• 1 out of every 370 is an intentional assault by a firearm
  • 1 out of 1,188 is due to accidental drowning
  • 1 out of every  6,905 is an accidental firearms discharge
  • 1 out of every 161,856 is due to a lightning strike

It must be noted, however, that a great many accidental deaths by firearms do not involve hunters.

When shooting-related fatalities occur in hunting, most of the victims are hunters, although non-hunters are also sometimes killed or injured. It can be said that this is a sport that does pose some danger to an entire community, not just to the willing participants.

Hunting Related Accidents in Context

In reality, most the greatest dangers to hunters are not related to firearms, but occur for other reasons, such as car accidents traveling to and from hunting sites or heart attacks while hiking woods and hills. Particularly dangerous are fall from tree stands. Recent estimates say that there are almost 6,000 hunting accidents to hunters each year involving falls tree stands—six times as many as are wounded by firearms. A recent survey in the state of Indiana found that 55% of all hunting-related accidents in that state were related to tree stands.

The vast majority of fatal accidental shootings while hunting involve the use of shotguns or rifles while hunting deer. This perhaps no surprise, since deer hunting is one of the most popular forms of hunting where high-powered firearms are used.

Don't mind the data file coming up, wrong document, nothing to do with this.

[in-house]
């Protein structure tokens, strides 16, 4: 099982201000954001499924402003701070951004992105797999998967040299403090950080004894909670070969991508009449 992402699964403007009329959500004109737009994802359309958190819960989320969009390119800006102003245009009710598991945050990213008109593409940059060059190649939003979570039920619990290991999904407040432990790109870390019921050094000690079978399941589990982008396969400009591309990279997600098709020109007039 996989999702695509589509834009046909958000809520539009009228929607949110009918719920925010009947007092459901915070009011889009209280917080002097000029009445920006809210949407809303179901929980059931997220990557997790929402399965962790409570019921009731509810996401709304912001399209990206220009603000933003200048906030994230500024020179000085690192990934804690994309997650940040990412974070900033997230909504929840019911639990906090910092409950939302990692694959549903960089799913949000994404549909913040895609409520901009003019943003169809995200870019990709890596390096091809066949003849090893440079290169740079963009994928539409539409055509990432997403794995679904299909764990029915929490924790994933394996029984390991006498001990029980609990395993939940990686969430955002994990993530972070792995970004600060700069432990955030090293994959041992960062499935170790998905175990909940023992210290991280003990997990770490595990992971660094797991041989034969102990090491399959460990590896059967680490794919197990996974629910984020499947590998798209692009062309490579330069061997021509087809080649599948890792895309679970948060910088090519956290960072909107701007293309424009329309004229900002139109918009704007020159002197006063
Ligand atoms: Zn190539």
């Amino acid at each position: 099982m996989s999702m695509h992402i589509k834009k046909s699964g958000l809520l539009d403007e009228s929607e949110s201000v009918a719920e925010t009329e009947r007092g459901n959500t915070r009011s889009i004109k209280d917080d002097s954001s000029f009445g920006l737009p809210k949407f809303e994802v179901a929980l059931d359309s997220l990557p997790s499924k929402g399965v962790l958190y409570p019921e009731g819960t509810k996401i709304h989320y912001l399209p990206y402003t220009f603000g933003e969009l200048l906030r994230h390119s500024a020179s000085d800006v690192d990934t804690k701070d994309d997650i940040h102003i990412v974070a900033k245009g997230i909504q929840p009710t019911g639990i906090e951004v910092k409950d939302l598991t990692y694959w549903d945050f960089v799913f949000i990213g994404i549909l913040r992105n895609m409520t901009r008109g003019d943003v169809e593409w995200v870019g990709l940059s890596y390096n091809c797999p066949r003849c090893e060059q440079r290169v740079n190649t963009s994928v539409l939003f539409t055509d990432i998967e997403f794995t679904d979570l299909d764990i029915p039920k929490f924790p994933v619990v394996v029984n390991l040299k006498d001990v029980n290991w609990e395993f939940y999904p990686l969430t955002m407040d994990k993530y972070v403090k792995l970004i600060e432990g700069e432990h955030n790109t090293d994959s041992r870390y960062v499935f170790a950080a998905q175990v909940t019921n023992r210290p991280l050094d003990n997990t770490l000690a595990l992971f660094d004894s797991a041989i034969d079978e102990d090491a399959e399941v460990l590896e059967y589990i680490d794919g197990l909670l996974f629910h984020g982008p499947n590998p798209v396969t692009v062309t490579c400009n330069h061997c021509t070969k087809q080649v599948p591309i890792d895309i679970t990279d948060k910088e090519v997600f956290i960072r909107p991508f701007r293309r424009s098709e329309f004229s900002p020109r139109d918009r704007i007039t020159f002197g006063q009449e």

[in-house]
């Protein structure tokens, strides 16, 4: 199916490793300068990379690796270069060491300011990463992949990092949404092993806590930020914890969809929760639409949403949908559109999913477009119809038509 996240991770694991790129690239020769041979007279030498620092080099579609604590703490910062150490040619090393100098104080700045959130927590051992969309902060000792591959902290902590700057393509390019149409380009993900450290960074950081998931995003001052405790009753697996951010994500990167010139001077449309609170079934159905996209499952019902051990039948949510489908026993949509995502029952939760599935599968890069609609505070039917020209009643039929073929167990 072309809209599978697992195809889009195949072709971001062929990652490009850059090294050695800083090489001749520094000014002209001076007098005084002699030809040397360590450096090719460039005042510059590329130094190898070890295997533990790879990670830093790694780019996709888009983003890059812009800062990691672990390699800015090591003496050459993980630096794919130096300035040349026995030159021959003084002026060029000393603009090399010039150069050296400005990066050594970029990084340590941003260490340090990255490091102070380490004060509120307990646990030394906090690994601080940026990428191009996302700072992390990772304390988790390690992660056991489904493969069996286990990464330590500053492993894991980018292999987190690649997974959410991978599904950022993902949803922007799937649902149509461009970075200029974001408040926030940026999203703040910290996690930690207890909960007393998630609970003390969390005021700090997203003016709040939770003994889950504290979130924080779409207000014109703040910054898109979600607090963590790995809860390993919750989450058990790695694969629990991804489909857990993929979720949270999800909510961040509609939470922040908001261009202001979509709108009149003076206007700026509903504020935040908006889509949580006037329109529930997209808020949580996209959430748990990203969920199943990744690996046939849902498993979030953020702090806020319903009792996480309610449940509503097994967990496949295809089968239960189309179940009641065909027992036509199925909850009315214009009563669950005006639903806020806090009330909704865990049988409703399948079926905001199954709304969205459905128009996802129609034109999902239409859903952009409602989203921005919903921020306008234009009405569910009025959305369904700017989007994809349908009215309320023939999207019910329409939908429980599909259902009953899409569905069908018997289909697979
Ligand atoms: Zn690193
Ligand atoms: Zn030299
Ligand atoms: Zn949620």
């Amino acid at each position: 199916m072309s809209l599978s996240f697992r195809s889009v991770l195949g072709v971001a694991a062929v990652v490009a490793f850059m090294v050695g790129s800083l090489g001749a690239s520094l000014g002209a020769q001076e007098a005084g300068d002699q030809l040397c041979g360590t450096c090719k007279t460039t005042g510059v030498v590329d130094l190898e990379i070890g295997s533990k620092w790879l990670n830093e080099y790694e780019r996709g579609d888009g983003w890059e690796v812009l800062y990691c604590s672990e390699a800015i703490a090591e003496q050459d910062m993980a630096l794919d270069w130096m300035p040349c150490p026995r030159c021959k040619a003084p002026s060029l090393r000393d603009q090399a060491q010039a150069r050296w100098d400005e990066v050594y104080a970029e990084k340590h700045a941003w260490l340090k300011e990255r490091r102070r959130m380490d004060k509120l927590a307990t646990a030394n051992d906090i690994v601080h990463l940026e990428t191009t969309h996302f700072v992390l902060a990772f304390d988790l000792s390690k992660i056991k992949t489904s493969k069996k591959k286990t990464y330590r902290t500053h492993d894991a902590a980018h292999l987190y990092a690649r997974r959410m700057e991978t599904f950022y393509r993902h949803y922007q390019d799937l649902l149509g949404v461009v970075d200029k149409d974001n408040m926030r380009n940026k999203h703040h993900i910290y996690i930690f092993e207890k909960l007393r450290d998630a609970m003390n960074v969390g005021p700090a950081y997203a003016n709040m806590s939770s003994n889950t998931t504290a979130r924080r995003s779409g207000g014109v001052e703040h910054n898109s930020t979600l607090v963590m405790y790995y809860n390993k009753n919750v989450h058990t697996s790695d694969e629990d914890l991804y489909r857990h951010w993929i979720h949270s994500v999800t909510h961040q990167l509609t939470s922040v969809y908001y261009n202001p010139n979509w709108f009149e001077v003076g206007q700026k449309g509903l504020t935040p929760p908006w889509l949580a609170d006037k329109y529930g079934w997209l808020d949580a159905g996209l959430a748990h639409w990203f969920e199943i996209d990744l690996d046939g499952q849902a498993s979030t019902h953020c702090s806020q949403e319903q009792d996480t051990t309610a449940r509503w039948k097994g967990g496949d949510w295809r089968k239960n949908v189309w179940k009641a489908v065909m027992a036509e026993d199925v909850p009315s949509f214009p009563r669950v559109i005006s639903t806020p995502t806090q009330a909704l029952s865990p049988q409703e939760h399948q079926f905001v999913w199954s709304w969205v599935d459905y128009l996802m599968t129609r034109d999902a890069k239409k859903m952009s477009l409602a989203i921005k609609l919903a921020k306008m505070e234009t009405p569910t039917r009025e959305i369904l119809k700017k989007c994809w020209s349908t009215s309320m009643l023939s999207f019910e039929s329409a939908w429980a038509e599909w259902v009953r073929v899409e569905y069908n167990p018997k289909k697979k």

The Committee to Abolish Sport Hunting maintains the Hunting Accidents Centersite, which collects news stories about hunting accidents throughout the United States.

Although the list is long, it’s not comprehensive, and not every hunting accident is reported in the news. If you’ve seen a newspaper article about a hunting accident that is not included in the site, you can submit a report.

Perry County substitute teacher fired after hunting rifle left in vehicle on campus

Perry County substitute teacher fired after hunting rifle left in vehicle on campus

PERRYVILLE, Mo. – A substitute teacher in Perry County School District 32 will not be allowed to work in the district again after a rifle was found in his vehicle Friday afternoon.

According to the Perryville Police Department, officers were dispatched to the Perryville Career and Technology Center around 1:30 p.m. for a report of a weapon in a vehicle.

Students at the center noticed the rifle in the teacher’s car and told an instructor. The school resource officer got the teacher who owned the vehicle and the weapon—a .22 caliber hunting rifle—was removed from the vehicle for safekeeping. The teacher told police he’d been coyote hunting the night before and forgot the rifle was in his car.

The substitute teacher was later escorted from the campus and brought to the police department.

The Perry County Prosecuting Attorney’s Office is weighing whether to file charges against the teacher for having a firearm on school property.

Meanwhile, Perry County School District Superintendent Andy Comstock sent a message to all parents about the incident. Comstock said the substitute teacher passed all criminal background checks before being hired. And while it’s believed there was never any “intent to harm or threaten anyone,” the superintendent said the substitute teacher will no longer be welcome to work for the district in any capacity.

The superintendent also praised the students for alerting school officials.